Fonts. They’re a dime a dozen these days. Sometimes not even that much thanks to websites which feature thousands of fonts for free. For those of us who grew up in the font-starved era of Apple’s first LaserWriter printer, circa 1985, we live in the golden age of fonts, but not font managers. Collecting hundreds to thousands of fonts on your Mac is easy and inexpensive. Managing those fonts is not.
Apple’s FontBook app does a good job of showing you how specific fonts will look and which fonts are installed on the System, but does not manage fonts. For that you need a third party app, and there are a few, including the aging Suitcase Fusion, which is expensive and complicated, and the very well done RightFont which syncs fonts between devices but has a challenging subscription fee which is not aimed at the casual font collector.
That brings me to Typeface, the best bargain and value in font managers.
What do most of us who collect and use a variety of fonts really need? First, we need to view all fonts on a Mac; those installed into the System, and those in collections scattered here and there on the Mac. Second, we want to view those fonts in a typographic situation before they’re installed. Finally, we want a quick and easy way to activate and deactivate fonts so they’re ready to use, or easily removed so as not to use too much of the Mac’s resources with a giant font collection.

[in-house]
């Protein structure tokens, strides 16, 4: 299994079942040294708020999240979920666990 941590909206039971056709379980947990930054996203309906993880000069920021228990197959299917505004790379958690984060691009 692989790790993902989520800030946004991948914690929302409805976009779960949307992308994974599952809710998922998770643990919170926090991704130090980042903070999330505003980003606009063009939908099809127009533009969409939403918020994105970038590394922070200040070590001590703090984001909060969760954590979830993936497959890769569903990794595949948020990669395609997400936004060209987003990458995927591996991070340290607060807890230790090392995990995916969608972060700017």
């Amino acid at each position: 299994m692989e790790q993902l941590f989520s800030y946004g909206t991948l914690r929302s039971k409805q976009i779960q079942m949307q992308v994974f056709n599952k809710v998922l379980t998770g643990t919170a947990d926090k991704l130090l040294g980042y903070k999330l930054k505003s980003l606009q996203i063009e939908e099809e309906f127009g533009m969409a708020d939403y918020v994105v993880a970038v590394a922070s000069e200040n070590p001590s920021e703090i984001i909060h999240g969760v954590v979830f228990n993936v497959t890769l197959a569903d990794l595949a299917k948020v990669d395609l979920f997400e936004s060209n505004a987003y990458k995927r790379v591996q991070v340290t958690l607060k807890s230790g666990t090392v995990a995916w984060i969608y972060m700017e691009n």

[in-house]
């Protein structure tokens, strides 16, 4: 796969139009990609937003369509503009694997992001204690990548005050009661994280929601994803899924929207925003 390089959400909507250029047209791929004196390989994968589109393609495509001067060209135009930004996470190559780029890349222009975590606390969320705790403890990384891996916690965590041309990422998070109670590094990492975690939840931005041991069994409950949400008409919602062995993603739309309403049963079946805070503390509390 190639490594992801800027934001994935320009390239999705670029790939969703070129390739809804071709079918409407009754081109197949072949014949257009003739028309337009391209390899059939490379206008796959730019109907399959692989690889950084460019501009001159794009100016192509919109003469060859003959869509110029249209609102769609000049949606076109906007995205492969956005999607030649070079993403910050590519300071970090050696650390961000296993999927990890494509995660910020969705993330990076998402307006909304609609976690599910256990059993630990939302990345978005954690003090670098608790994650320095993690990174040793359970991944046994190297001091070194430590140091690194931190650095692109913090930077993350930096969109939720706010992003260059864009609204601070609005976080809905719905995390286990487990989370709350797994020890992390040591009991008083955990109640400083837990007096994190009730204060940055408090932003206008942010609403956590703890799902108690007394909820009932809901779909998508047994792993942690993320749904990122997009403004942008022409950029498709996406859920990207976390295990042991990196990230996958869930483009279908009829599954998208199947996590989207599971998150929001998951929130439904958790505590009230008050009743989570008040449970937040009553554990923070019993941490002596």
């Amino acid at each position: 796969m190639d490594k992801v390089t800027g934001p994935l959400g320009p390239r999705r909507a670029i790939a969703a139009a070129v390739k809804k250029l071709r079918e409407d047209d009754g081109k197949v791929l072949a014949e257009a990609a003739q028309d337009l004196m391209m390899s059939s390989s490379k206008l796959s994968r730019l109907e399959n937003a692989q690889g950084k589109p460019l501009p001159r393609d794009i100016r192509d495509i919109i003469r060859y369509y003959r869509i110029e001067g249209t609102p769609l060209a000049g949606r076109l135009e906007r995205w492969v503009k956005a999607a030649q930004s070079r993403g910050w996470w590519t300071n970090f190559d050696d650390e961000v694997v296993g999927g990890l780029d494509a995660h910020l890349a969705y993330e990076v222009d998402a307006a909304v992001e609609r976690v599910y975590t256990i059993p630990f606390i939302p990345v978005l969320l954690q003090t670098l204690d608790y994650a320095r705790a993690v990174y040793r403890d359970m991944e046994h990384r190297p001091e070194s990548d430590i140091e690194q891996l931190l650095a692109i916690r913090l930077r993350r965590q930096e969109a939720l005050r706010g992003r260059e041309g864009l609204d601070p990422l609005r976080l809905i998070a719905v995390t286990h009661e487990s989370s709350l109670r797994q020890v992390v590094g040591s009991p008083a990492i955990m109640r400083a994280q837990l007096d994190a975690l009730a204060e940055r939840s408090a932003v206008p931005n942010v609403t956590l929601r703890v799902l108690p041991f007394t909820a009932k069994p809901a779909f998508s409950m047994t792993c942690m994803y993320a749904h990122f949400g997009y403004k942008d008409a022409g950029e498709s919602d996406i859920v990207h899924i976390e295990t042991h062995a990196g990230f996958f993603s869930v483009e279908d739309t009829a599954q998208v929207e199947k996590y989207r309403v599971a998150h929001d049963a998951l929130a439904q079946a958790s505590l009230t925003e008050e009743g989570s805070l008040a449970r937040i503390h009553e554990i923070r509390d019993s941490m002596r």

That’s exactly what Typeface does. Not more. Not less. Everything you need is in a single window interface, but everything you need isn’t so obvious; but it’s there.
Typeface is elegant and simple to use but only after you realize where the power and controls reside. The minimalist toolbar could use more visual cues, but it doesn’t take long to master the basics.
Enter the text you want to review in the top entry field. Click on the iMac icon below and to the left. That displays all the installed fonts on your Mac. Then, scroll through the fonts to see how a particular font looks with the text. Use the slider bar to adjust the font’s size.
What about your font collections; those not activated but installed on your Mac? Typeface has those covered, tool. Click the folder icon next to the iMac icon and you can find and select fonts stored elsewhere on your Mac. That way you don’t have to clutter up the System fonts.
Other options include the ability to create and manage collections, collapse families, hide missing glyphs, show font metrics, use font smoothing, show outlined text, add custom tracking, compare fonts, and select either standard ligatures or discretionary ligatures.
These features are all useful to fontaholics, but the real power isn’t so obvious from a menu selection. Right-click on a font to Activate into the Mac’s System. Or, Right-click on an activated font to Deactivate. It’s that simple.
For those of us font collectors who don’t need the complexity or expense of Suitcase or RightFont, Typeface is nearly perfect. Nearly. Since Typeface is a Mac App Store app so there’s no try-before-you-buy option. I took a chance. I was rewarded. The only additional feature I want to see is font syncing between Macs. I’d pay another $5 for that, otherwise Typeface is the bargain value font manager for the Mac.